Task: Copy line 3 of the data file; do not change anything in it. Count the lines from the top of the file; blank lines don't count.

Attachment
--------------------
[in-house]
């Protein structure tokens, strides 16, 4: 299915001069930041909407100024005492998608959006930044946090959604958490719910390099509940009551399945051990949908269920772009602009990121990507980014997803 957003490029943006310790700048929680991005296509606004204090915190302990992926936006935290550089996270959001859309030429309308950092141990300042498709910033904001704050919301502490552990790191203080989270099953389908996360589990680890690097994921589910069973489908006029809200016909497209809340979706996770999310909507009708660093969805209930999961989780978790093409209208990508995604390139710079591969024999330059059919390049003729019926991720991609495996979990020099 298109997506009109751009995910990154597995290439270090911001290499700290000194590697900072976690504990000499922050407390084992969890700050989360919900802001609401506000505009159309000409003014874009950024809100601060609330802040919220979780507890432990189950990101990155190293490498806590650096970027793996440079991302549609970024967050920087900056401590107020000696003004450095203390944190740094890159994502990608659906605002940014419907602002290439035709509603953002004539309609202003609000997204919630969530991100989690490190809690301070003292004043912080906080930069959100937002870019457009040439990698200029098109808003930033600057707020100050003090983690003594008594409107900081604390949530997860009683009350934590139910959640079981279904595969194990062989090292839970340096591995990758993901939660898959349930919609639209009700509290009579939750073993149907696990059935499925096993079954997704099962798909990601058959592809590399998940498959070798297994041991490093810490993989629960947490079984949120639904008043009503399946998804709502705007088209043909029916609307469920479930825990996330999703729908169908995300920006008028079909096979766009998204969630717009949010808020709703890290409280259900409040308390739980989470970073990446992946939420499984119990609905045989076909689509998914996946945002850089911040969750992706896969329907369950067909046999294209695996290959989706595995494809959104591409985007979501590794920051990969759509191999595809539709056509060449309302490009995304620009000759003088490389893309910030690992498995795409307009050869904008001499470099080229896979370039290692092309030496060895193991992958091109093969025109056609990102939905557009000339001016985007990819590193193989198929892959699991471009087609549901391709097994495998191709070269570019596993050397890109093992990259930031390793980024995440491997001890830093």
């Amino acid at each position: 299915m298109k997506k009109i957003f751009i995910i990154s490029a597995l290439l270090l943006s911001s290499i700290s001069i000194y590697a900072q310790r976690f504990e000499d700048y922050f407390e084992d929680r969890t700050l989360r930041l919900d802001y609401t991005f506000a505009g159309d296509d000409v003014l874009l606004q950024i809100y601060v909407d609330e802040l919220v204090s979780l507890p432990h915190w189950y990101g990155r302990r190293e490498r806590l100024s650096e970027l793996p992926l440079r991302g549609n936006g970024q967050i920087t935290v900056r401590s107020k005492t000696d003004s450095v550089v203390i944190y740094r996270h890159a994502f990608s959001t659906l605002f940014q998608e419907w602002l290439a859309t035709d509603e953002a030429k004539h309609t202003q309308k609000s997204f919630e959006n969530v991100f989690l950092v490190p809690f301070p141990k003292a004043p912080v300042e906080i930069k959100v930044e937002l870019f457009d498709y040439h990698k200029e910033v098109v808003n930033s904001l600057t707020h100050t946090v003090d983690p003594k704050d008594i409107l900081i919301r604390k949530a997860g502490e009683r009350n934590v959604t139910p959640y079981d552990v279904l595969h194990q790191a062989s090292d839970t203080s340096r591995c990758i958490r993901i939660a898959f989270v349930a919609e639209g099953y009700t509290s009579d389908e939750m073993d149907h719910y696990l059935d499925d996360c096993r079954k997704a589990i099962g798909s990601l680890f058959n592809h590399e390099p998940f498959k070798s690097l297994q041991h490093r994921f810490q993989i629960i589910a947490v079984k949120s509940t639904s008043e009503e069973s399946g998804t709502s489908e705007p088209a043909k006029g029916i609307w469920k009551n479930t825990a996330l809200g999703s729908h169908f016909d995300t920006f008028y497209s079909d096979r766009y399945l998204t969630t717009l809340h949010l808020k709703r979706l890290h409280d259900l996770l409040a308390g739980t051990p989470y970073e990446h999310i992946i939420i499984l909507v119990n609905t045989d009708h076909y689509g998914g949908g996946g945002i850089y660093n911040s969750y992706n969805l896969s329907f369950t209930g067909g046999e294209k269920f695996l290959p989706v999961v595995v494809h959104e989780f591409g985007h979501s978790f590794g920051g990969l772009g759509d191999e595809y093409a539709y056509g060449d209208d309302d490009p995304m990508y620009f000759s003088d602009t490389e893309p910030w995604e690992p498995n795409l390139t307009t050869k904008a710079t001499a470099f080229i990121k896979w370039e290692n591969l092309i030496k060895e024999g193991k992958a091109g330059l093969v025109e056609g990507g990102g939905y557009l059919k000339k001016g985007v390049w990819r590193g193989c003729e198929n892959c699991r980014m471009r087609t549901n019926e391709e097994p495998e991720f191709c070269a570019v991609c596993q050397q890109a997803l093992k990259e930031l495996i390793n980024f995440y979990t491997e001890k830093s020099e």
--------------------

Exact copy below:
């Amino acid at each position: 299915m298109k997506k009109i957003f751009i995910i990154s490029a597995l290439l270090l943006s911001s290499i700290s001069i000194y590697a900072q310790r976690f504990e000499d700048y922050f407390e084992d929680r969890t700050l989360r930041l919900d802001y609401t991005f506000a505009g159309d296509d000409v003014l874009l606004q950024i809100y601060v909407d609330e802040l919220v204090s979780l507890p432990h915190w189950y990101g990155r302990r190293e490498r806590l100024s650096e970027l793996p992926l440079r991302g549609n936006g970024q967050i920087t935290v900056r401590s107020k005492t000696d003004s450095v550089v203390i944190y740094r996270h890159a994502f990608s959001t659906l605002f940014q998608e419907w602002l290439a859309t035709d509603e953002a030429k004539h309609t202003q309308k609000s997204f919630e959006n969530v991100f989690l950092v490190p809690f301070p141990k003292a004043p912080v300042e906080i930069k959100v930044e937002l870019f457009d498709y040439h990698k200029e910033v098109v808003n930033s904001l600057t707020h100050t946090v003090d983690p003594k704050d008594i409107l900081i919301r604390k949530a997860g502490e009683r009350n934590v959604t139910p959640y079981d552990v279904l595969h194990q790191a062989s090292d839970t203080s340096r591995c990758i958490r993901i939660a898959f989270v349930a919609e639209g099953y009700t509290s009579d389908e939750m073993d149907h719910y696990l059935d499925d996360c096993r079954k997704a589990i099962g798909s990601l680890f058959n592809h590399e390099p998940f498959k070798s690097l297994q041991h490093r994921f810490q993989i629960i589910a947490v079984k949120s509940t639904s008043e009503e069973s399946g998804t709502s489908e705007p088209a043909k006029g029916i609307w469920k009551n479930t825990a996330l809200g999703s729908h169908f016909d995300t920006f008028y497209s079909d096979r766009y399945l998204t969630t717009l809340h949010l808020k709703r979706l890290h409280d259900l996770l409040a308390g739980t051990p989470y970073e990446h999310i992946i939420i499984l909507v119990n609905t045989d009708h076909y689509g998914g949908g996946g945002i850089y660093n911040s969750y992706n969805l896969s329907f369950t209930g067909g046999e294209k269920f695996l290959p989706v999961v595995v494809h959104e989780f591409g985007h979501s978790f590794g920051g990969l772009g759509d191999e595809y093409a539709y056509g060449d209208d309302d490009p995304m990508y620009f000759s003088d602009t490389e893309p910030w995604e690992p498995n795409l390139t307009t050869k904008a710079t001499a470099f080229i990121k896979w370039e290692n591969l092309i030496k060895e024999g193991k992958a091109g330059l093969v025109e056609g990507g990102g939905y557009l059919k000339k001016g985007v390049w990819r590193g193989c003729e198929n892959c699991r980014m471009r087609t549901n019926e391709e097994p495998e991720f191709c070269a570019v991609c596993q050397q890109a997803l093992k990259e930031l495996i390793n980024f995440y979990t491997e001890k830093s020099e």